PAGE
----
From working for Colombia’s Presidency to MBA cohort president, EGADE Business School graduate, Andrés Alba, revelled in the programme experience
‘When I hear about a new venture, I don’t only analyse it from the perspective of revenue or profit, but also from the impact it could have in society,’ says Andrés Alba, a recent MBA graduate of EGADE Business School in Mexico.
In this interview, Andrés talks about the synergies between his experience of working in the public sector, for the Presidency of the Republic of Colombia, and the experiences of those who lead large organisations in the private sector.
Andrés also talks about the reasons behind his choice of EGADE Business School, where he opted for a sepcialisation in innovation and entrepreneurship, as well as what he learned from being elected president of his cohort.
You are a recent graduate of EGADE Business School in Mexico. Tell us more about yourself
I’m from Bogota, Colombia, and I’m 30 years old. I am passionate about storytelling and how communications can enhance two of the most important assets of any organisation, which are reputation and the relationship with its stakeholders.
What is your background and why did you decide to study an MBA?
I did my first degree in political science and government as I believe that humanities are key for interpreting the reality around us. I spent most of my professional life working as a journalist in several mass media organisations in Colombia, until mid-2015, when I started working as a digital communications advisor to the Presidency of the Republic of Colombia. Although I enjoyed this challenging position in the public sector, I wanted to complement this experience with an education in business to further my understanding of organisations from the private sector perspective, and build a more rounded profile.
If you are working in government communications, managing crises is your daily job. Working for a president is like working for the CEO of a country’s biggest company; you have to take care of everything. While a country’s president has to manage areas such as foreign affairs, international commerce or agriculture, a CEO leads in areas such as operations, service, management, leadership, marketing, branding, and service management. I wanted to bring my experiences to Business School while learning from the experiences of others.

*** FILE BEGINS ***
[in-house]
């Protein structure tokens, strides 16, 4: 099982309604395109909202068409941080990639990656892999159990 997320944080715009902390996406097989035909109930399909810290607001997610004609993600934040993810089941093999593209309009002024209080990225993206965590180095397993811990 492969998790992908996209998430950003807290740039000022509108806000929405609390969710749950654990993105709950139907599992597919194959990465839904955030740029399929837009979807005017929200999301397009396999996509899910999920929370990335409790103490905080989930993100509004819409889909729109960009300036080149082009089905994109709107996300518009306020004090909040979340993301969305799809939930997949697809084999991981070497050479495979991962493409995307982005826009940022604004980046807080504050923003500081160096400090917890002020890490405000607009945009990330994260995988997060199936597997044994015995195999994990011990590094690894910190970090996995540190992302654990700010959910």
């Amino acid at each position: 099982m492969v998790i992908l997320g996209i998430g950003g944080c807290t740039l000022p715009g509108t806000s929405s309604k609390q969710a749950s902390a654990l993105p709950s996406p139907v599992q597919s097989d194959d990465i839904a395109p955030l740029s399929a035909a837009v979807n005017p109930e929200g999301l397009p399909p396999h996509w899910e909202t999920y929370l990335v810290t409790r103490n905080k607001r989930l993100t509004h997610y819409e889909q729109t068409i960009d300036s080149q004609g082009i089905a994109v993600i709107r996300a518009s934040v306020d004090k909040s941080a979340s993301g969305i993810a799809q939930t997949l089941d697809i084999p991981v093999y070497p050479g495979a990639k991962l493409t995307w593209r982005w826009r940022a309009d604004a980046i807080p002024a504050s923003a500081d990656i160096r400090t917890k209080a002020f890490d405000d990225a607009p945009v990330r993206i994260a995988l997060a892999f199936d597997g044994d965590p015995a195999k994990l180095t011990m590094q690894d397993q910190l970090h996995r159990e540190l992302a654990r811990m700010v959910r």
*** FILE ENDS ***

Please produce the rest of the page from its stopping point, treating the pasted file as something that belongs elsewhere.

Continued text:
My background in humanities has allowed me to understand business, not only from a profit perspective, but also from a societal, political, cultural, and religious point of view. So, when I hear about a new venture, I don’t only analyse it from the perspective of revenue or profit, but also from the impact it could have in society.
What prompted you to choose an MBA with a specialisation in innovation and entrepreneurship?
For me, innovation is a way of tackling problems and entrepreneurship is a way of seeing the world. Particularly, my full-time MBA at EGADE Business School had three main factors that made it attractive to me. It only lasted a year, which meant that I only had to stop working for one year. It was 100% in English; a competitive advantage for a programme located in Latin America. And it was a very international programme. We had the opportunity to experience firsthand the innovation and entrepreneurship ecosystems in Silicon Valley in the US, Israel, and Shenzhen in China. We had a fully immersive experience for a year and now I’m going back to the market equipped with a powerful toolkit that makes me more competitive and ready for leadership positions.
Why did you come to study in Mexico?
Mexico is currently going through some economic uncertainty, but capital continues to flow. This means that there are more opportunities to start a business, or get a job, here than in other parts of Latin America. Proof of this fact is that when big corporations set up operations in Spanish-speaking Latin America, their first step is always Mexico. All you need to do is come here to understand the business environment, and of course, to do your best to be competitive.
What are the most valuable things you learned during your MBA?
Every class was like discovering a new world. From my first class in finance, when I saw a financial statement for the first time, to my final class in operations that was more related to engineering, a totally unknown field to me. However, I would highlight the focus on innovation and entrepreneurship which provided a mindset and tools that will allow [my classmates and I] to be hands-on professionals that are capable of facing all kinds of challenges, across every kind of sector.
In terms of my individual interests, the MBA taught me how integral communications are for businesses and organisations. This can no longer be a side activity since communications have the potential to create value and must therefore be considered a core activity that helps in keeping a friendly relationship with all stakeholders, including shareholders, employees, the market, government, public opinion, media, and opinion influencers.
What is the most important lesson you learned as the elected president of your MBA cohort?
Having the honour of being elected cohort president by my classmates at the start of the MBA has been one of the greatest experiences of my life. One of the main lessons for me was that you are not alone in a leadership position. You have to keep listening to the people you are representing at all times. It was a challenging position because the group I represented had really high expectations, and you have to be aware of your responsibilities, as well as your reach and your limitations.
The role was similar to receiving senior training in leadership. Of course, when you are exposed, you make a lot of mistakes, but you also learn to take decisions despite the pressure and get things done.